The Despotic Eye
Our human perception of the world we live in comes mainly from the five senses we are endowed with: hearing and seeing, touching, smelling and tasting. Although the power of each of these senses considered individually is crucial for human psychology and survival, the sense of seeing has marginalized the rest. We are completely helpless without the eye. It dictates most of our important decisions. They are usually made after the eye has passed judgement. Would you then choose a partner just form hearing or listening to her/his voice? Would you buy a piece of furniture just by touching or smelling it? Even our food is not independent of the eye.
Out of sight can indeed mean out of mind. Germans proverbially say: Das Auge isst mit: literally: the eye eats first meaning it is a treat for your eyes or the way food looks is as important as it tastes. The idioms around this sense are countless. In addition there are a variety of verbs which refer to this sense surpassing the other senses : see, watch, look, gaze, stare, seem, appear, show….
TV is chewing gum for the eye but watching TV has become a little dirty secret. Nobody admits. Germans say: Alle haben geguckt, keine hat es gesehen literally rendered: Everybody watches rubbish but everybody pretends they don't. In other words ratings are sky-high but funnily enough, you never meet anybody who actually watches that stuff. A book without pictures and drawings tires the eye. Often people prefer watching and listening to reading and writing. Still, there is nothing odd about this behavior because seeing and listening are primary skills given to us by nature.
Reading in the age of "fast everything" is slow and visual aids like graphs and (moving) pictures are being increasingly used to communicate information because they are faster than texts. In addition, the information imparted goes deeper and more conveniently into memory. Advertising agencies put more emphasis on visual aids. This has to do with the despotic role of the eye. Reading and writing are both secondary skills. Does this mean we are heading towards the end of the reading age? No, it doesn’t seem so. Although we are already experiencing other ways of learning, the number of books and magazines published on a daily basis is increasing.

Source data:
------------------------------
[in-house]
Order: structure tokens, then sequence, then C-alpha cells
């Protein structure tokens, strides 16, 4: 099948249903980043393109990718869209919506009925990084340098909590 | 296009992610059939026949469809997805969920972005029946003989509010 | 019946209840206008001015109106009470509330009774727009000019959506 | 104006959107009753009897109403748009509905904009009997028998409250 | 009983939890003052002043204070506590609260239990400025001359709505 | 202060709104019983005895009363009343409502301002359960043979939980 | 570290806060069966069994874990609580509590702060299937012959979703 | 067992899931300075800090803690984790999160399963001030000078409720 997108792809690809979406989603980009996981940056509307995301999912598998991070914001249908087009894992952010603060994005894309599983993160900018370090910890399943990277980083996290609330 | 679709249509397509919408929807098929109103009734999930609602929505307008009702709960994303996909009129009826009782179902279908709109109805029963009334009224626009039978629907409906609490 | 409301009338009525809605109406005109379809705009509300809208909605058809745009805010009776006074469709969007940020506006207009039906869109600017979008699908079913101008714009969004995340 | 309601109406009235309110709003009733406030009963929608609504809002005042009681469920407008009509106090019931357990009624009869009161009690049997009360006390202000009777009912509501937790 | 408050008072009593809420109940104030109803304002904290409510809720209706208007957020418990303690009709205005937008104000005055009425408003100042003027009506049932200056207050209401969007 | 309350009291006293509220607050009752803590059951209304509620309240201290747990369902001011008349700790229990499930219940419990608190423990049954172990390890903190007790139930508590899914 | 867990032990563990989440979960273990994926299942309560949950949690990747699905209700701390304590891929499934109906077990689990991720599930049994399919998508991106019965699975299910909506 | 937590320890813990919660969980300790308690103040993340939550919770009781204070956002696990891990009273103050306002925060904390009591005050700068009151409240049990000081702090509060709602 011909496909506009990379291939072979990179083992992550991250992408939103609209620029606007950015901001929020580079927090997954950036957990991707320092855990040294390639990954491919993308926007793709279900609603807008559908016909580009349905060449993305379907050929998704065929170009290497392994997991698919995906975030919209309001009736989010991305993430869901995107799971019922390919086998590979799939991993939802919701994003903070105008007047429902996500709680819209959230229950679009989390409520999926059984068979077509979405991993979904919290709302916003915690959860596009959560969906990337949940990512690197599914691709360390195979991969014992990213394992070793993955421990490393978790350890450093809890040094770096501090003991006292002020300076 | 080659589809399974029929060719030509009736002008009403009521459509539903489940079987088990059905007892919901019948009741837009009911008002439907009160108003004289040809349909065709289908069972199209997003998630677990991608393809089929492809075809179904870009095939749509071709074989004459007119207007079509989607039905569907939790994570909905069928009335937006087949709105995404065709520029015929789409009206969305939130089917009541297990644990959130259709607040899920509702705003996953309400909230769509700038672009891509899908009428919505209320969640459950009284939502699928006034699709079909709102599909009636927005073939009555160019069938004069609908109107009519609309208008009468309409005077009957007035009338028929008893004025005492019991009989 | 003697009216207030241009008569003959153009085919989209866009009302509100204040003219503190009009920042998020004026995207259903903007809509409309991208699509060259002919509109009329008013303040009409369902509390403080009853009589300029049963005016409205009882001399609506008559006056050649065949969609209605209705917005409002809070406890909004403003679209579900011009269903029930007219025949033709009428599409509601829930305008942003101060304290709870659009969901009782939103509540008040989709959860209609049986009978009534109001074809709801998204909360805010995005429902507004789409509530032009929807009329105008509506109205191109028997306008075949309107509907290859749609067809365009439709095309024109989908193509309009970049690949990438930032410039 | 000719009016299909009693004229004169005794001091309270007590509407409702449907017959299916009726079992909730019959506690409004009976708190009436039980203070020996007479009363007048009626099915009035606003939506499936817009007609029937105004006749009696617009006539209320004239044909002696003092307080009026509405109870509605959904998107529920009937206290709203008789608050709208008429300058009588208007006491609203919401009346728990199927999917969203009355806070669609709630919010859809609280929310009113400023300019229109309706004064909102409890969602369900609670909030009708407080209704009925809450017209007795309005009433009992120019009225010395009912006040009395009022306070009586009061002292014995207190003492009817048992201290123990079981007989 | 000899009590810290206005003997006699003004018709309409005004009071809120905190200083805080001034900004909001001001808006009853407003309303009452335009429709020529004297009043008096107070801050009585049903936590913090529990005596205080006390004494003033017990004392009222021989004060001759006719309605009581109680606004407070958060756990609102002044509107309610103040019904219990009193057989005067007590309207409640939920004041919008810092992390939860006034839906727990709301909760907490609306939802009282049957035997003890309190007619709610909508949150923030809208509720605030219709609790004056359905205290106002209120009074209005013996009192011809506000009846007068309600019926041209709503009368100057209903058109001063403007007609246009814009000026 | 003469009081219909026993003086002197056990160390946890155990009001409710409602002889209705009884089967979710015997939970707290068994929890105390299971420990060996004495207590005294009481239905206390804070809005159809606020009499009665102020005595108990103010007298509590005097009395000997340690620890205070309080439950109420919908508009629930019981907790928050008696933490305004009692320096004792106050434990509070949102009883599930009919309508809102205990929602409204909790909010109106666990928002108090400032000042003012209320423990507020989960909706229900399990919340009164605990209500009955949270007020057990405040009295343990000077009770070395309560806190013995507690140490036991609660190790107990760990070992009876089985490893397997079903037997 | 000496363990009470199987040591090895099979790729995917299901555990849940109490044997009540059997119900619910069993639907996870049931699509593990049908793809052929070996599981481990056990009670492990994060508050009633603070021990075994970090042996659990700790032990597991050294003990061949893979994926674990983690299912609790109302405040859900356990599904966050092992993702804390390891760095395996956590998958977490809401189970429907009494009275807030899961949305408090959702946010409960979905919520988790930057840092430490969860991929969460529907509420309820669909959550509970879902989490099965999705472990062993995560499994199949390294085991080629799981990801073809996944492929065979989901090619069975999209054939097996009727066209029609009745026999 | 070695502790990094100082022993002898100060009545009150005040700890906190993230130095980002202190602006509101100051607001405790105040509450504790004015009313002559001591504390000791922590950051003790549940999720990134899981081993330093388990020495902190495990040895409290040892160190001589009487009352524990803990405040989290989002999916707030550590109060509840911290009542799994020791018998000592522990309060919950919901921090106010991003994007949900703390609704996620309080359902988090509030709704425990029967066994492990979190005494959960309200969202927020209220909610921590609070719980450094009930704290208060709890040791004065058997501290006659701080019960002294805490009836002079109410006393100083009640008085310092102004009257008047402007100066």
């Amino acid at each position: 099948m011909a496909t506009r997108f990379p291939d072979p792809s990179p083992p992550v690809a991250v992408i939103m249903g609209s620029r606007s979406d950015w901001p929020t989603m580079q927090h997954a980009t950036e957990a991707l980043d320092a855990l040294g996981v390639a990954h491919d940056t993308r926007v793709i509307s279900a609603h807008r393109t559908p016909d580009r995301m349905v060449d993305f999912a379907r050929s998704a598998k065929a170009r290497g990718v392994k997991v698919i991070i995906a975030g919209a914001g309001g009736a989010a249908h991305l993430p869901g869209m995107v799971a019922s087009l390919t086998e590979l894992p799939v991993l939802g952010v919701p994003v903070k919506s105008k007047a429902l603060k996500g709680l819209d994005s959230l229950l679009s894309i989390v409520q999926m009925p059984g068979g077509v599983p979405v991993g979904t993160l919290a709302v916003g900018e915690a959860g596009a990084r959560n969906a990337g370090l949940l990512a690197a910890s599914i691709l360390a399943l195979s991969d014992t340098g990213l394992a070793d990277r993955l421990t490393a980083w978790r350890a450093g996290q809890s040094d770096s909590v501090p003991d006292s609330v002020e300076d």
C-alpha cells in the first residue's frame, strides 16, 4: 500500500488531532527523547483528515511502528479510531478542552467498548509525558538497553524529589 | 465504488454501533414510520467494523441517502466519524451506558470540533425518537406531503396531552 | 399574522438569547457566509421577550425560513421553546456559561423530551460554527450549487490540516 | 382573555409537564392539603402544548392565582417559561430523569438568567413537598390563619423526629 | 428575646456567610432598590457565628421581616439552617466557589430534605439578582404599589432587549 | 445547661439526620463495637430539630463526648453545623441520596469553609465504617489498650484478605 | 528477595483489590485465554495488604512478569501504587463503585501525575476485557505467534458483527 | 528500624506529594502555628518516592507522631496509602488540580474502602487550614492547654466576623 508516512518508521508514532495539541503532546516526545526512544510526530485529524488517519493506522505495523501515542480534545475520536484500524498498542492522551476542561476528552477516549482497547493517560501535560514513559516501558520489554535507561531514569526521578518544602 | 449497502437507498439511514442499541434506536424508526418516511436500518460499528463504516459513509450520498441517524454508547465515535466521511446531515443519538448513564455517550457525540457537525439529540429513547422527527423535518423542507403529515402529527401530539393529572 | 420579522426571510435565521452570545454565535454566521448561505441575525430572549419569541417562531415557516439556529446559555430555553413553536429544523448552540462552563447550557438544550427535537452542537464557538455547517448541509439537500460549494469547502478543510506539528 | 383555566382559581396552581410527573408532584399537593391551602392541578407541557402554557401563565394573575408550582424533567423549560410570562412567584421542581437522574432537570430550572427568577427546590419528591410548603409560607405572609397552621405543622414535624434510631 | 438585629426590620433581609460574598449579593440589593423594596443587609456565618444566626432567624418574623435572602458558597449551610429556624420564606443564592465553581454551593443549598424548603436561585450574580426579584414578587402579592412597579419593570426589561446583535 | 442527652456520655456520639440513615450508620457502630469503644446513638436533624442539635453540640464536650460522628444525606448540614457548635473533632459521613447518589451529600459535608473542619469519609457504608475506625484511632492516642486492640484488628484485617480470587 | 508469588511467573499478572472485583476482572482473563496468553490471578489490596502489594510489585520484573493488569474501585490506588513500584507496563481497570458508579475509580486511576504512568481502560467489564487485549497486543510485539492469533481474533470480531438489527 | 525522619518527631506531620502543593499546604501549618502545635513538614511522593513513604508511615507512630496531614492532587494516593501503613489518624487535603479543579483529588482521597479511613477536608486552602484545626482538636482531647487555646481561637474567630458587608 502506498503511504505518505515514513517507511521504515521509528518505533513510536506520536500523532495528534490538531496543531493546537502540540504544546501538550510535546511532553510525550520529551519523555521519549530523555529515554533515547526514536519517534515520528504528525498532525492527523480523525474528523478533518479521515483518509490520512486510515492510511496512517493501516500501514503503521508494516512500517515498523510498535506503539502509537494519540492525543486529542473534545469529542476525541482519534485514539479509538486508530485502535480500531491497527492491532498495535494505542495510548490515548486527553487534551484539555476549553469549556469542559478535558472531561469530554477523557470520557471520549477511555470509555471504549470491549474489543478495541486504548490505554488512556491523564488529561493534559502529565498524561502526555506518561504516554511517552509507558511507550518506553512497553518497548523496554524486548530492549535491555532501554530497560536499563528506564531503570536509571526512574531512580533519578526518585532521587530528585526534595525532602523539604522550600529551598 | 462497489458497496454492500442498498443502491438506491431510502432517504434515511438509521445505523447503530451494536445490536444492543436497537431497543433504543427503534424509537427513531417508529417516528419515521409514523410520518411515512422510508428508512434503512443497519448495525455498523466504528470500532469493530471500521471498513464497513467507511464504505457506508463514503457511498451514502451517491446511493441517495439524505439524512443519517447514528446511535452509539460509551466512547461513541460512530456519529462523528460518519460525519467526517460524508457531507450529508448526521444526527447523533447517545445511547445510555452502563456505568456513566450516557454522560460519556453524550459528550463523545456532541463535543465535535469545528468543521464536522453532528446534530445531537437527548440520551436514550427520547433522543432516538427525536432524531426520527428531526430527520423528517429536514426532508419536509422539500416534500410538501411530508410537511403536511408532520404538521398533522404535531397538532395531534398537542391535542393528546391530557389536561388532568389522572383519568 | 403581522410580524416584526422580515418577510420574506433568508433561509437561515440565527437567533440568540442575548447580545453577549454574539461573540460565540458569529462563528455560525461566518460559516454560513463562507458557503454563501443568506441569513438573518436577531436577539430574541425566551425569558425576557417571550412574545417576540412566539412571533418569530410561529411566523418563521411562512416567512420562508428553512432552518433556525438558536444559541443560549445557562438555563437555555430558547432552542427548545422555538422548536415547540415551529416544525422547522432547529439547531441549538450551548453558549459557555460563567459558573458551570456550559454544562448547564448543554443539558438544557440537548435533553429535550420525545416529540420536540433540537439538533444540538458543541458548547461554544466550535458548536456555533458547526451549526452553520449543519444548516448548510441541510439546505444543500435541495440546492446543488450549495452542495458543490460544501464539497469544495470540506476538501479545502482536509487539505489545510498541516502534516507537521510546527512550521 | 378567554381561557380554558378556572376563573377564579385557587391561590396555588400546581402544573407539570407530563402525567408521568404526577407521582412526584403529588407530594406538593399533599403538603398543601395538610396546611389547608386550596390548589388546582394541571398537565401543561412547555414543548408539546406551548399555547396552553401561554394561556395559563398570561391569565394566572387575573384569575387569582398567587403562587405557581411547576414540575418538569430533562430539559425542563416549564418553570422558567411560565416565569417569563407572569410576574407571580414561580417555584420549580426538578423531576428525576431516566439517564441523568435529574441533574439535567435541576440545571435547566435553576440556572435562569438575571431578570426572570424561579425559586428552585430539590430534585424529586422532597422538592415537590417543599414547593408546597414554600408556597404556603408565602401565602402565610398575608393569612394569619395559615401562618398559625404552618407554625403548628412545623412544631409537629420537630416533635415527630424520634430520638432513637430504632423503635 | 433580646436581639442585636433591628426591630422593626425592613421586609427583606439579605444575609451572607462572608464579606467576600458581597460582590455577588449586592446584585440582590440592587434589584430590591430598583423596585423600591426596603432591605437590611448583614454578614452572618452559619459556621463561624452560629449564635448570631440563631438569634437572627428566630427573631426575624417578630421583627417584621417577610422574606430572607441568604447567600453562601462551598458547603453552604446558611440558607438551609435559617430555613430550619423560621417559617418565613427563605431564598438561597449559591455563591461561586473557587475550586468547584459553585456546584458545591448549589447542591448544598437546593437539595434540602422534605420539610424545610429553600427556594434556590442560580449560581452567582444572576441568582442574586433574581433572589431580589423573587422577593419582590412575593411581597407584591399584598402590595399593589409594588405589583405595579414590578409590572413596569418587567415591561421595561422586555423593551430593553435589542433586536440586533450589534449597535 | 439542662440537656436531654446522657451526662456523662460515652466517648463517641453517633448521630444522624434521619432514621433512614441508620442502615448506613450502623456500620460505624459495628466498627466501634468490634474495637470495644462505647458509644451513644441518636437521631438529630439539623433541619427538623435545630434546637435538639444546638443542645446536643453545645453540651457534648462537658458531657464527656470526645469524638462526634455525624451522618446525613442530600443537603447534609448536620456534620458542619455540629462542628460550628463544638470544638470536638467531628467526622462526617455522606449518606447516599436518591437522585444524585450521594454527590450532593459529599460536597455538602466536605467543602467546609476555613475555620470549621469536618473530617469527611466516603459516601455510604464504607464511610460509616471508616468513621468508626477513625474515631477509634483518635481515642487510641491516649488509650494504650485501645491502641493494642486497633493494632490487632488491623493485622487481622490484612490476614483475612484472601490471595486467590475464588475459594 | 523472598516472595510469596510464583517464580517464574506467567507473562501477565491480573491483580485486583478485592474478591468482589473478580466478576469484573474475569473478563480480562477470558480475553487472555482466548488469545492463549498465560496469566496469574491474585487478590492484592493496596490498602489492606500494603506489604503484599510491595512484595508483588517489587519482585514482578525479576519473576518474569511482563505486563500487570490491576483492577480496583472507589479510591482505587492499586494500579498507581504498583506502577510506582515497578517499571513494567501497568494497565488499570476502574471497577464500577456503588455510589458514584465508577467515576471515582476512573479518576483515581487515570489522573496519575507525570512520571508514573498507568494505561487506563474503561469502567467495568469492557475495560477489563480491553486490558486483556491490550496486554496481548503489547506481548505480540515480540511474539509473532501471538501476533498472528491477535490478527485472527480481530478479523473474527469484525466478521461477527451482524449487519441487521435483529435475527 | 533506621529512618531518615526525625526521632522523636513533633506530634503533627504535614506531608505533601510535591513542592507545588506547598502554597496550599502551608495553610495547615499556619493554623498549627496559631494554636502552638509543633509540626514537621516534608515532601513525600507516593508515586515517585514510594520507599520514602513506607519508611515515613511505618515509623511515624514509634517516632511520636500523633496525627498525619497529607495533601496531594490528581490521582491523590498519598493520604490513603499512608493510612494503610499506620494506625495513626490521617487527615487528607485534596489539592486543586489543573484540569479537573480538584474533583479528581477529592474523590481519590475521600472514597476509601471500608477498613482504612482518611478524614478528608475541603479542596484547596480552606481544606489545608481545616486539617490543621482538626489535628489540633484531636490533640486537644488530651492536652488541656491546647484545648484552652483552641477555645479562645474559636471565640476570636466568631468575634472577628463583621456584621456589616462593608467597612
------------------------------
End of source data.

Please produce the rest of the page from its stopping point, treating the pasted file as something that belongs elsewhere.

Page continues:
A printed text is still more convenient than reading online even if you cannot change the font and its size or color. Books provide a good overview and you feel there is something in your hands you can touch. Books, however, need paper, ink and space but can be stored over a much longer period of time than information stored on optical disks. You can always find a book somewhere but you can’t guarantee something you have read online to be available the next day. Cultural differences also pose a problem for many learners. Discourse and organization of ideas, grammar and text cohesion can change depending on the genre, register and medium.